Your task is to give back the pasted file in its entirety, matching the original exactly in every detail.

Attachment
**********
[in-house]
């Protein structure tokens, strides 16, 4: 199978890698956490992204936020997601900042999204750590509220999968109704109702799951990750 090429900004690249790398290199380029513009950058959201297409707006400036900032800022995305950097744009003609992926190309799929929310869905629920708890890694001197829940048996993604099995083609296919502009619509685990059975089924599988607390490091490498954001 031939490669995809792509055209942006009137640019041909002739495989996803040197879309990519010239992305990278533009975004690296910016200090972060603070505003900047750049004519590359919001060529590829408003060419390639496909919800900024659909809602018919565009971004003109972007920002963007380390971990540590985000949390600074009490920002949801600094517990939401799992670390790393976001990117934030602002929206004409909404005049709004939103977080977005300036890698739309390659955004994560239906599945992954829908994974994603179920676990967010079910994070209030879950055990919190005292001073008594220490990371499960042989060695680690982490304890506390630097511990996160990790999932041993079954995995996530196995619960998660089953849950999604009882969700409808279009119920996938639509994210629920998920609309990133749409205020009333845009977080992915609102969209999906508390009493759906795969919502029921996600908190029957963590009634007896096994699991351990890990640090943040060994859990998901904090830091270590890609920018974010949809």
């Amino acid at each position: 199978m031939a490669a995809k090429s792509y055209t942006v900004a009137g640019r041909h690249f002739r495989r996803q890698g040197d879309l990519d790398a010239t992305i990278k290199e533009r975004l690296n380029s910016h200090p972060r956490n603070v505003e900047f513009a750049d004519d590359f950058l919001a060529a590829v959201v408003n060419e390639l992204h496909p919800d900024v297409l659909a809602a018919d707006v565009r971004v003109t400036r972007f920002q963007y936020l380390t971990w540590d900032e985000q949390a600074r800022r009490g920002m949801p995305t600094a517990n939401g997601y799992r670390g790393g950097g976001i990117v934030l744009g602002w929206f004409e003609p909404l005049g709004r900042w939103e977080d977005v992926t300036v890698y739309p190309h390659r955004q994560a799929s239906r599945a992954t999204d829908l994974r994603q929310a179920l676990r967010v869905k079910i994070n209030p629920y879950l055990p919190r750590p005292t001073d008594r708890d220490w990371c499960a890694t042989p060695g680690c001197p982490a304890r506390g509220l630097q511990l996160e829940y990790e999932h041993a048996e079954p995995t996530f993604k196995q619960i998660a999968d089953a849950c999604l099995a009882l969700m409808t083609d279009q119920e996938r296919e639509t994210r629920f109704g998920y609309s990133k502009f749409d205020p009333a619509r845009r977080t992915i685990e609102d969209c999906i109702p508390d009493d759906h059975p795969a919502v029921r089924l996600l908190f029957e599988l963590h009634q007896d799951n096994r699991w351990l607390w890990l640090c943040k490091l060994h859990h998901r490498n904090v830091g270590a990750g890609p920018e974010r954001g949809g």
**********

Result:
[in-house]
């Protein structure tokens, strides 16, 4: 199978890698956490992204936020997601900042999204750590509220999968109704109702799951990750 090429900004690249790398290199380029513009950058959201297409707006400036900032800022995305950097744009003609992926190309799929929310869905629920708890890694001197829940048996993604099995083609296919502009619509685990059975089924599988607390490091490498954001 031939490669995809792509055209942006009137640019041909002739495989996803040197879309990519010239992305990278533009975004690296910016200090972060603070505003900047750049004519590359919001060529590829408003060419390639496909919800900024659909809602018919565009971004003109972007920002963007380390971990540590985000949390600074009490920002949801600094517990939401799992670390790393976001990117934030602002929206004409909404005049709004939103977080977005300036890698739309390659955004994560239906599945992954829908994974994603179920676990967010079910994070209030879950055990919190005292001073008594220490990371499960042989060695680690982490304890506390630097511990996160990790999932041993079954995995996530196995619960998660089953849950999604009882969700409808279009119920996938639509994210629920998920609309990133749409205020009333845009977080992915609102969209999906508390009493759906795969919502029921996600908190029957963590009634007896096994699991351990890990640090943040060994859990998901904090830091270590890609920018974010949809």
């Amino acid at each position: 199978m031939a490669a995809k090429s792509y055209t942006v900004a009137g640019r041909h690249f002739r495989r996803q890698g040197d879309l990519d790398a010239t992305i990278k290199e533009r975004l690296n380029s910016h200090p972060r956490n603070v505003e900047f513009a750049d004519d590359f950058l919001a060529a590829v959201v408003n060419e390639l992204h496909p919800d900024v297409l659909a809602a018919d707006v565009r971004v003109t400036r972007f920002q963007y936020l380390t971990w540590d900032e985000q949390a600074r800022r009490g920002m949801p995305t600094a517990n939401g997601y799992r670390g790393g950097g976001i990117v934030l744009g602002w929206f004409e003609p909404l005049g709004r900042w939103e977080d977005v992926t300036v890698y739309p190309h390659r955004q994560a799929s239906r599945a992954t999204d829908l994974r994603q929310a179920l676990r967010v869905k079910i994070n209030p629920y879950l055990p919190r750590p005292t001073d008594r708890d220490w990371c499960a890694t042989p060695g680690c001197p982490a304890r506390g509220l630097q511990l996160e829940y990790e999932h041993a048996e079954p995995t996530f993604k196995q619960i998660a999968d089953a849950c999604l099995a009882l969700m409808t083609d279009q119920e996938r296919e639509t994210r629920f109704g998920y609309s990133k502009f749409d205020p009333a619509r845009r977080t992915i685990e609102d969209c999906i109702p508390d009493d759906h059975p795969a919502v029921r089924l996600l908190f029957e599988l963590h009634q007896d799951n096994r699991w351990l607390w890990l640090c943040k490091l060994h859990h998901r490498n904090v830091g270590a990750g890609p920018e974010r954001g949809g």